The congregation inside the Roxbury church on Sunday prayed for the boys and young men in their community, vowing to continue to mentor them and help them find paths to success.
Then they listened to Roderick L. Ireland, the chief justice of the state’s highest court and a longtime member of the church, recall the story of a certain African-American boy from the South Side of Chicago who worked his way to became governor of Massachusetts.
Ireland and Governor Deval Patrick, the first African-Americans to hold their respective positions, headlined a “Men’s Leadership Day” service at Eliot Congregational Church focused on helping African-American boys set out on the right path as they become men.
Three judges from the community, including Ireland, led a responsive blessing as about a dozen boys and teenagers, from age 8 to 17, in the church’s mentorship program stood before the congregation.
“Lord, give us wisdom to stop the spread of crime, violence, and hate amongst our men,” one of the judges said.
“God help our young men to be instruments of transformation,” the congregation responded.
In his remarks, Patrick noted that in policymaking circles, boys such as those who stood before the church are described as being at risk.
“It’s at risk of the ravages of poverty, of violence, of despair, of broken neighborhoods and broken families,” Patrick said. “I’ve been there. I understand that risk.”
But, he added, if the larger community, beyond the boundaries of any certain neighborhood, does not internalize the idea that we are all our brothers’ and sisters’ keeper, then we are all at risk.
“Being in a community is understanding the stake you have in your neighbor’s dreams and struggles as well as your own,” he said to murmurs of “Amen!” from people in the pews.
Patrick, the second black person to be elected governor in the United States, referenced My Brother’s Keeper, a recent national initiative from President Obama aimed at helping boys and young men of color get ahead. And the service on Sunday highlighted one of a number of local church efforts at steering young men away from violence.
One of the young men blessed by the Eliot community on Sunday was Stephen Reynolds, 15, of Everett, who is also part of the church’s mentorship program.
After the service, Stephen said in a telephone interview it was “really nice” to hear from Patrick, who inspired the young man with his life’s story. He added it has benefited him to have a mentor to stay in touch with as he grows up.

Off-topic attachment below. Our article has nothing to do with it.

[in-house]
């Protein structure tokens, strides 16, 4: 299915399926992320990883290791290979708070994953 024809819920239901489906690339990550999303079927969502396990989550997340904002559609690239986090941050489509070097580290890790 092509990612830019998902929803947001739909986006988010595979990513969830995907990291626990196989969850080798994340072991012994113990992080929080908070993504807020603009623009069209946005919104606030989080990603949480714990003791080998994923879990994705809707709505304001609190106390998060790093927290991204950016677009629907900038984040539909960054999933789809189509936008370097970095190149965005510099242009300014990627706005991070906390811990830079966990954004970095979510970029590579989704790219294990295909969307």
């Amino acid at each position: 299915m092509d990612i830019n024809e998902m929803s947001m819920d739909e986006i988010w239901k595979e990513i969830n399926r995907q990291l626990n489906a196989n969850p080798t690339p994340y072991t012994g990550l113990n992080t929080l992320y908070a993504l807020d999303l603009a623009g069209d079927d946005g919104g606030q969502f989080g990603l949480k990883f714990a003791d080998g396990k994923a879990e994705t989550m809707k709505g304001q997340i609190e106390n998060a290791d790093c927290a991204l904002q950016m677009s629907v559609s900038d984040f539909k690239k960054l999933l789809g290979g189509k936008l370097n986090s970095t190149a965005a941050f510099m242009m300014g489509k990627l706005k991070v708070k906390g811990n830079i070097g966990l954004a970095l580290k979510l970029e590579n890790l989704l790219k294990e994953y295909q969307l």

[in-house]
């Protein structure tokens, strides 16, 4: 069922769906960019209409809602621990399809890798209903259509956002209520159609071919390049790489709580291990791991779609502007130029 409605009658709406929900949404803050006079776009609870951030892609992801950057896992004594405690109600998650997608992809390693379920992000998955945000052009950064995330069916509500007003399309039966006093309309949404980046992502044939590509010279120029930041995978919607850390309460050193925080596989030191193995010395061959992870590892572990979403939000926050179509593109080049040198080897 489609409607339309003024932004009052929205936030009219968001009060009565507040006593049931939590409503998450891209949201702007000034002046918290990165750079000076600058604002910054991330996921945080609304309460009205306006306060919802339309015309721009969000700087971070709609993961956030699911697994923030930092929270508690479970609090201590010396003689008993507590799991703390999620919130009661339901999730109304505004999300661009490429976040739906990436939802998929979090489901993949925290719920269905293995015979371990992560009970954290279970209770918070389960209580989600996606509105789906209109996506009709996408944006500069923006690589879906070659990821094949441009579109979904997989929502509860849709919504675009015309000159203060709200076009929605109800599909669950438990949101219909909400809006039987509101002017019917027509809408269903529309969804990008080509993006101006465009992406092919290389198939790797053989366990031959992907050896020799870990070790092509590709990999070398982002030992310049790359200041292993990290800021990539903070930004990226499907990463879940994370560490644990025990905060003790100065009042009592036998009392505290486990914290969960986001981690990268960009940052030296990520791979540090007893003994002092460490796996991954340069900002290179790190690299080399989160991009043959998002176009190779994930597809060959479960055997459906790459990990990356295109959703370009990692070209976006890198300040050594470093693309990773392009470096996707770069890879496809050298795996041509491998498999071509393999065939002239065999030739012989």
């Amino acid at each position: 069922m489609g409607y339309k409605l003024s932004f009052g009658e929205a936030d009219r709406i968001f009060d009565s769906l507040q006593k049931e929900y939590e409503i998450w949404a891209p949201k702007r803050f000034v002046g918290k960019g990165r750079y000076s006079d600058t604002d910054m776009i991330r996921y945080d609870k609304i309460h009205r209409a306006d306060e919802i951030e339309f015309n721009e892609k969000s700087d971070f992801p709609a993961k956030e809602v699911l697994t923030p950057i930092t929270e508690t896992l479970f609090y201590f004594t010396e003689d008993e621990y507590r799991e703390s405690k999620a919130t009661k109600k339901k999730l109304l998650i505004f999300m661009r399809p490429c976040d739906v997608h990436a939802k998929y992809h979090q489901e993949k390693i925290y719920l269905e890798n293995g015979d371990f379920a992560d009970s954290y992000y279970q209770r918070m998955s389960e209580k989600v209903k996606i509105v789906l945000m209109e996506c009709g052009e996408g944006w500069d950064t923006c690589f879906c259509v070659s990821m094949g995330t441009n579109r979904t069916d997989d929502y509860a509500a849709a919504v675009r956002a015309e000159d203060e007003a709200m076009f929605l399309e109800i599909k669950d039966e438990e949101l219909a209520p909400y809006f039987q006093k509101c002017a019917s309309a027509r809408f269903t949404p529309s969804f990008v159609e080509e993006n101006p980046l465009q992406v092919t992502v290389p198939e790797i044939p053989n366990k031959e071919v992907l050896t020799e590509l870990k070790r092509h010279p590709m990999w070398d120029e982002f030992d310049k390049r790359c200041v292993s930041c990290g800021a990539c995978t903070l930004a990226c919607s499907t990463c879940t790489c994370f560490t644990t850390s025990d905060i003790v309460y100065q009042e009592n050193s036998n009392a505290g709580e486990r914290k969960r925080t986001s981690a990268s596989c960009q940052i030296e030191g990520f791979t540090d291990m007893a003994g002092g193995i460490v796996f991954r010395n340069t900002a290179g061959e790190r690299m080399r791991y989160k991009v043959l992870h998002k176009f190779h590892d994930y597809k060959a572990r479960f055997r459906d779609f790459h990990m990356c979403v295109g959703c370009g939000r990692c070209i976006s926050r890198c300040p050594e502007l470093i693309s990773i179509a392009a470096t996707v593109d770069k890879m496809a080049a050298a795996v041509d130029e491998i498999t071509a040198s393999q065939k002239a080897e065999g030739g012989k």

The Rev. Evan C. Hines, the senior pastor at the church, said the service was held in part to respond to violence in the community that disproportionately affects black men and boys.
“The senseless killings that take place — we convene a lot of those funerals at Eliot Congregational Church and these are our children, our nieces, our nephews, our sisters and our brothers,” he said in a telephone interview Sunday afternoon.
“The cry that we so often hear is, ‘Why aren’t our elected officials doing more?’ . . . But we recognize here at Eliot Congregational Church that it is all of our responsibility,” he said. “We have a responsibility to stand up for these young men, to mentor them and to account for them.”
While the focus of the service was on the young men, there was also a political bent to Ireland’s remarks, as he hinted that Patrick’s journey might take him to a higher office.
“He has led our state for the last eight years,” said Ireland, who is retiring next month. “And many of us hope that, someday, he will lead us as president of the United States.”
The crowd at the church rose to its feet, applauding and cheering.
Patrick, who has said he is not running for president in 2016, called Ireland “mischievous” for the remark after taking the podium.
In an interview following the service, the governor repeated what has become his mantra in recent months: He is focused on being governor and intends to join the private sector after his term ends early next year.
Yet his speech offered an anecdote that could be heard as having a double meaning.
Patrick told the story of L. Douglas Wilder, former Virginia governor and the first African-American elected governor, introducing him at a breakfast during the 2008 Democratic National Convention.
“People always make a fuss about my being the first black governor in America,” Patrick recalled Wilder as saying. “Being first doesn’t mean a thing unless there is a second.”
Patrick’s point was that it’s important for successful people to pass it forward, to reach out and guide those in younger generations to their own successes. But given Ireland’s introduction, it was hard for some in the audience, including Hines, not to hear a hint of what might come next for the man who was once a boy on the South Side of Chicago.